The Eye Lift Diaries

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Going Undercover

When I got home I couldn't resist peeking in the mirror. My eyes were bruised and swollen, as if I'd been in a fight. My husband was pretty shocked, but he tried to be matter-of-fact about it and simply gave me reminders to follow Dr. Halaas's instructions: Keep ice on my eyes for the next two days (20 minutes on, 20 minutes off) and cover the incisions with antibiotic ointment to prevent infection. The area was tender but I wasn't in pain, which surprised me.

I was a little nervous about going back to work on Monday since I was still swollen and the bruises hadn't faded much. I mainly worried about how the students would react since they notice everything. To conceal the stitches I wore my reading glasses higher up on my nose, which covered the incisions and bruises perfectly. One kid asked about the two tiny bandages that held the stitches in place, but that was it.

I didn't expect to get compliments so soon, but after Dr. Halaas removed the stitches the next day two people commented that they had never noticed my pretty hazel-green eye color before. I was also shocked by how well I could see; I didn't realize how badly that extra flesh affected my vision until it was gone. I was looking at a new world.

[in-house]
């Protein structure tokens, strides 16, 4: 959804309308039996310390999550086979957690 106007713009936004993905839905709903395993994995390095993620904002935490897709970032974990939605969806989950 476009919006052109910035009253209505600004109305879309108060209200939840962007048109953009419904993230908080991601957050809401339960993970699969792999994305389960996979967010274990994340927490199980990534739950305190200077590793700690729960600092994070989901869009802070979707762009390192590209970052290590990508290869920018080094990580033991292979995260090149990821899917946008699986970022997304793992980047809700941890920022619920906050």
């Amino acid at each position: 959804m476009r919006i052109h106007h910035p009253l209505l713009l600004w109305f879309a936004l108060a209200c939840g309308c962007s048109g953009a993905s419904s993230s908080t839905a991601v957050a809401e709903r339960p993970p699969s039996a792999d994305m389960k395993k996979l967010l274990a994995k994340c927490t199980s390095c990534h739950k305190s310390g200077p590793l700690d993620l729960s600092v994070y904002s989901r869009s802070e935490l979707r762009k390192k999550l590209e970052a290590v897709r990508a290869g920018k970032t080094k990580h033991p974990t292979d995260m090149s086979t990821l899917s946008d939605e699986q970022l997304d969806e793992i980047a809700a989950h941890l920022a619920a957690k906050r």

A week later I got the okay to use makeup, which is a no-no immediately after a blepharoplasty because of the risk of infection. The school's holiday party was that week so I decided to go all out (for me, anyway) and wear eyeliner, mascara, blush, and lipstick for the occasion. I almost didn't recognize myself in the mirror! And that was kind of unnerving. The eyes are the window to the soul, I thought, and now mine looked so different. Did this mean that I had changed? This eye lift was so indulgent and "un-Jane." Though everyone at the party told me I looked nice, I felt uncomfortable and a little bit fake.

A short time later my husband and I headed to Florida to relax over my two-week holiday break. Maybe it was simply because the swelling had gone down and the scars had faded, but that was when I began to see "me" in the mirror again. I realized that while the eye lift had made me look and feel great, I'd need to give myself more time to process the change emotionally.

Continued on page 4:  Loving the New (Yet Old) Me

 

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